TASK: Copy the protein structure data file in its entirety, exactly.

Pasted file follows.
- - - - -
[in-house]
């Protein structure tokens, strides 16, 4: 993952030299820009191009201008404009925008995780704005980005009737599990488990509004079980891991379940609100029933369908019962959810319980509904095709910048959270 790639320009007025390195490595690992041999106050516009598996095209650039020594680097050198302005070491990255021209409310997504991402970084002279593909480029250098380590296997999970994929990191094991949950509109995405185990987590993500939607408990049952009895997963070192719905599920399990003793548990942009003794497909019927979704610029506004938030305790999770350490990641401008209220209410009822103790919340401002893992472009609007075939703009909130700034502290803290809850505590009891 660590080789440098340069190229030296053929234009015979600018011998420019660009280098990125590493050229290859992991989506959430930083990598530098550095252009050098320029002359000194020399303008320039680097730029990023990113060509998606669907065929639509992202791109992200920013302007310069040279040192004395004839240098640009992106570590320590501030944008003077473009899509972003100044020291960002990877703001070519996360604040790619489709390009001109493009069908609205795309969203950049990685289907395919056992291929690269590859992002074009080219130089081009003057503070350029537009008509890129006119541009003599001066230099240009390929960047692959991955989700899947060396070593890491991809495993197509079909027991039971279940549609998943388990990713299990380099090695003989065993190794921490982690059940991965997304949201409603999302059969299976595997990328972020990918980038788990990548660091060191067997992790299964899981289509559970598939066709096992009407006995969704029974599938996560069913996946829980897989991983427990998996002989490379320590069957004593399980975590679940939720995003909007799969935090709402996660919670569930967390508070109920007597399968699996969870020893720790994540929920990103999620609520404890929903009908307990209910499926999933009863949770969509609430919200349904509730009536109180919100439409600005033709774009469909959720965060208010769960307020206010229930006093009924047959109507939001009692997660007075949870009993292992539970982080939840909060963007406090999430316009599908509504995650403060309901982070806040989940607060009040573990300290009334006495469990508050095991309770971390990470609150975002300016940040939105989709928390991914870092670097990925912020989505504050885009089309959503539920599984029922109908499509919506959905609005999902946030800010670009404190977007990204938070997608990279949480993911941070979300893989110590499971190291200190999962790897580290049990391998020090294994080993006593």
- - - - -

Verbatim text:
[in-house]
């Protein structure tokens, strides 16, 4: 993952030299820009191009201008404009925008995780704005980005009737599990488990509004079980891991379940609100029933369908019962959810319980509904095709910048959270 790639320009007025390195490595690992041999106050516009598996095209650039020594680097050198302005070491990255021209409310997504991402970084002279593909480029250098380590296997999970994929990191094991949950509109995405185990987590993500939607408990049952009895997963070192719905599920399990003793548990942009003794497909019927979704610029506004938030305790999770350490990641401008209220209410009822103790919340401002893992472009609007075939703009909130700034502290803290809850505590009891 660590080789440098340069190229030296053929234009015979600018011998420019660009280098990125590493050229290859992991989506959430930083990598530098550095252009050098320029002359000194020399303008320039680097730029990023990113060509998606669907065929639509992202791109992200920013302007310069040279040192004395004839240098640009992106570590320590501030944008003077473009899509972003100044020291960002990877703001070519996360604040790619489709390009001109493009069908609205795309969203950049990685289907395919056992291929690269590859992002074009080219130089081009003057503070350029537009008509890129006119541009003599001066230099240009390929960047692959991955989700899947060396070593890491991809495993197509079909027991039971279940549609998943388990990713299990380099090695003989065993190794921490982690059940991965997304949201409603999302059969299976595997990328972020990918980038788990990548660091060191067997992790299964899981289509559970598939066709096992009407006995969704029974599938996560069913996946829980897989991983427990998996002989490379320590069957004593399980975590679940939720995003909007799969935090709402996660919670569930967390508070109920007597399968699996969870020893720790994540929920990103999620609520404890929903009908307990209910499926999933009863949770969509609430919200349904509730009536109180919100439409600005033709774009469909959720965060208010769960307020206010229930006093009924047959109507939001009692997660007075949870009993292992539970982080939840909060963007406090999430316009599908509504995650403060309901982070806040989940607060009040573990300290009334006495469990508050095991309770971390990470609150975002300016940040939105989709928390991914870092670097990925912020989505504050885009089309959503539920599984029922109908499509919506959905609005999902946030800010670009404190977007990204938070997608990279949480993911941070979300893989110590499971190291200190999962790897580290049990391998020090294994080993006593």